You are here

Quartz, Atlantic Media’s business news startup, sold to Japanese firm

[NEW YORK] Atlantic Media's business news site built for the digital age has turned into a good bit of business itself.

The site, Quartz, which Atlantic created in 2012, will be sold to the Japanese financial intelligence company Uzabase for a price between US$75 million and US$110 million, depending on its performance, according to a statement released Monday.

The acquisition is the second major international media takeover by a Japanese company in recent years. In 2015, the Japanese media group Nikkei bought The Financial Times, the British business newspaper of salmon-colored pages, for US$1.3 billion.

Atlantic's sale of Quartz is also a rare success in a media industry that continues to struggle to adapt to the internet and the tech titans that dominate it.

sentifi.com

Market voices on:

Just a year after the site's creation, Jeff Bezos, Amazon's founder, bought The Washington Post for US$250 million, seen as a remarkably low price for a news organization with a historic brand name and a vast publishing apparatus. Around the same time, The New York Times Co sold the company that published The Boston Globe for US$70 million.

Five years later, Quartz itself, despite lacking a name as well known as those of The Post or The Globe, could fetch a comparable sum.

"Uzabase's ambition echoes our own - to build the leading business news brand of our century - and now we are in this mission together," Kevin Delaney, Quartz's editor-in-chief and a founder of the site, wrote in a memo that was emailed to employees Monday.

Started with just 20 journalists, Quartz quickly found an audience by turning out a torrent of articles - some analytical, some quirky, most short - and charts geared toward tech-savvy business readers. With an editorial staff steeped in technology, the site has experimented with new ideas, including making bots that give readers the news and integrating ads into its newsfeed.

Today, the company - which has its own bot studio, a number of popular newsletters and a project for a video show on Facebook - has 215 employees, including more than 100 journalists. Quartz will retain its name, brand, staff and offices, according to the announcement. Mr Delaney and the publisher, Jay Lauf, will share the title of chief executive and will report to Yusuke Umeda, a Uzabase co-founder.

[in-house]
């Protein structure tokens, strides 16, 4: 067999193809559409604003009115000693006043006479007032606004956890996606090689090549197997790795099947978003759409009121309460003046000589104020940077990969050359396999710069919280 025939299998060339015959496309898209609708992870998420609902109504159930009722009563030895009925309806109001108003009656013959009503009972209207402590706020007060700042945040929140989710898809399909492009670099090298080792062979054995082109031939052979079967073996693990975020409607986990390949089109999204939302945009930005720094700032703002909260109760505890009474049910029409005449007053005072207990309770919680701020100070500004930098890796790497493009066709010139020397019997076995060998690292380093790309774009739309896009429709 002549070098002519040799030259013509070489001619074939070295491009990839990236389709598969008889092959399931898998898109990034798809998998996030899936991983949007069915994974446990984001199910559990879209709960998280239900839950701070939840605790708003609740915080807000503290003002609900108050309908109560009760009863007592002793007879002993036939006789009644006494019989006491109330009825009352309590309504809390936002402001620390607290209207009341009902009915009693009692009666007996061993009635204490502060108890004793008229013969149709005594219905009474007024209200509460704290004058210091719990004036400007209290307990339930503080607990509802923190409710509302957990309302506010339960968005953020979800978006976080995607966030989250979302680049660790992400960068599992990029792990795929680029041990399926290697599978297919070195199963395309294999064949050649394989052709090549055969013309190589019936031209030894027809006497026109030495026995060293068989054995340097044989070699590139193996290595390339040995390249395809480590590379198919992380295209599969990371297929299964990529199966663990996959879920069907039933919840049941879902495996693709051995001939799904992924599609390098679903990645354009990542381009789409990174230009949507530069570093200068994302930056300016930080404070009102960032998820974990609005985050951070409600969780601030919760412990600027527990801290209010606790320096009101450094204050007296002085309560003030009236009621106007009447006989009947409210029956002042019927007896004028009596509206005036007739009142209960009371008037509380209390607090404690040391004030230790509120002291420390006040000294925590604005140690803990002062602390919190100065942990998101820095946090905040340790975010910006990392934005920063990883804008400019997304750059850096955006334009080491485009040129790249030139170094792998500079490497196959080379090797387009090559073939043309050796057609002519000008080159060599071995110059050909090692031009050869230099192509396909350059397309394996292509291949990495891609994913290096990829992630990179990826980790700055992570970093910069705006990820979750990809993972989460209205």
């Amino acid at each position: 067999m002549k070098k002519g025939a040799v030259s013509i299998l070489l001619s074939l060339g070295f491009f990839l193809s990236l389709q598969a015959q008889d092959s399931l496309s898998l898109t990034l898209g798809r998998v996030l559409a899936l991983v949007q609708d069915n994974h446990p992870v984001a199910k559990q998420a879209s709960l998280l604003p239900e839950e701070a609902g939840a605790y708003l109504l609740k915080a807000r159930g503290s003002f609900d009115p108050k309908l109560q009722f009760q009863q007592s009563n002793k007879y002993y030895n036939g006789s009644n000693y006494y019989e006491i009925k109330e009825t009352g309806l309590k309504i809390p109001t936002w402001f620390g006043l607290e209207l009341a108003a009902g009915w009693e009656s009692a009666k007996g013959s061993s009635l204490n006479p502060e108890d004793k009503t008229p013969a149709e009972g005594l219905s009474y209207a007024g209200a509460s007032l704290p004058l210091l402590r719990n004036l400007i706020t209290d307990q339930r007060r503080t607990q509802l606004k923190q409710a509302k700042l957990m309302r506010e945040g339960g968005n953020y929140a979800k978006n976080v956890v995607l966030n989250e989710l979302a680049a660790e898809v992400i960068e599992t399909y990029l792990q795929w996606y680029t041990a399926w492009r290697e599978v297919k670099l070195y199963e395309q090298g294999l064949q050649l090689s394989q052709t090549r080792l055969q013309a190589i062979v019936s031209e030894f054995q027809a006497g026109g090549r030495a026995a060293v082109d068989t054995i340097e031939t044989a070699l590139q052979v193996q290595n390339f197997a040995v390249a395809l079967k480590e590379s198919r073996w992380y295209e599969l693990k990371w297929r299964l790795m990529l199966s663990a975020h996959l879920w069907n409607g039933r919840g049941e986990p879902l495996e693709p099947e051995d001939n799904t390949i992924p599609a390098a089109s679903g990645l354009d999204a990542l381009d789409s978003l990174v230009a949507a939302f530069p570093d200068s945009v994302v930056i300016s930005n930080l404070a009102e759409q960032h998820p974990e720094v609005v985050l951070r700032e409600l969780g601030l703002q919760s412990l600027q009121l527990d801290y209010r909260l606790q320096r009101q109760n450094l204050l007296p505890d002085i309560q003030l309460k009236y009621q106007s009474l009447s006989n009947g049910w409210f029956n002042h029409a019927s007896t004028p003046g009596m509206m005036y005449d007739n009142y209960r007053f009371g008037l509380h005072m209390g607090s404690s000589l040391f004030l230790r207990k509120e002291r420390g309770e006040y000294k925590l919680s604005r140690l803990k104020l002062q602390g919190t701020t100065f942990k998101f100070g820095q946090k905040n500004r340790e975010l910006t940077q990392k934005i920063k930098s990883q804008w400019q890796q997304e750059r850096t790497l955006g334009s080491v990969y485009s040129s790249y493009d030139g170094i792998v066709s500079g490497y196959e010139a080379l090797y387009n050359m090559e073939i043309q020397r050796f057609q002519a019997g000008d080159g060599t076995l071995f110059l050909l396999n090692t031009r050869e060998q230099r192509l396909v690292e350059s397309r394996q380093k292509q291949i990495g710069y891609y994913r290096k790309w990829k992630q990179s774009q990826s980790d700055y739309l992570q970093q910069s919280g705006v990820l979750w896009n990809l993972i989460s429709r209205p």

This is the second time in about a year that Atlantic Media has sold a controlling stake in one of its properties. Last July, Emerson Collective, the organization founded by Laurene Powell Jobs, acquired a majority stake in The Atlantic magazine.

Uzabase, which runs a business news aggregation app called NewsPicks, said it was buying Quartz to help expand its overseas business. Quartz will take over the English language version of NewsPicks and will also develop new paid products, according to the emailed memo.

Uzabase and Umeda have tried to challenge a staid media environment in Japan by focusing coverage on emerging technology trends, according to Japanese media interviews with Umeda.

NewsPicks, which aggregates business news and allows commenting and sharing, has 64,000 subscribers who pay roughly US$15 per month, according to the statement. In 2017, the company formed a joint venture with Dow Jones & Co to run a US edition of NewsPicks. Uzabase also runs a financial intelligence service called Speeda.

Discussions between Uzabase and Quartz began in the fall and were rooted partly in Mr Umeda's early admiration of Quartz, according to the statement.

"Five years ago, when I was originally thinking about launching a digital media business, I discovered Quartz for the first time," Mr Umeda said in the statement. "I thought that they were truly the first new media company to successfully combine quality journalism with mobile technology, and they played a big role in inspiring me to launch NewsPicks."

Still, it appears that Quartz will now follow the direction set by Mr Umeda and his NewsPicks product. Under the new leadership, Quartz is to focus on developing subscription products aimed at its current readership.

"While high-quality advertising will continue to represent the lion's share of Quartz's revenue in the coming years, we expect that the biggest source of growth in Quartz's next chapter will come from reader revenue," Mr Delaney wrote in his email to employees.

NYTimes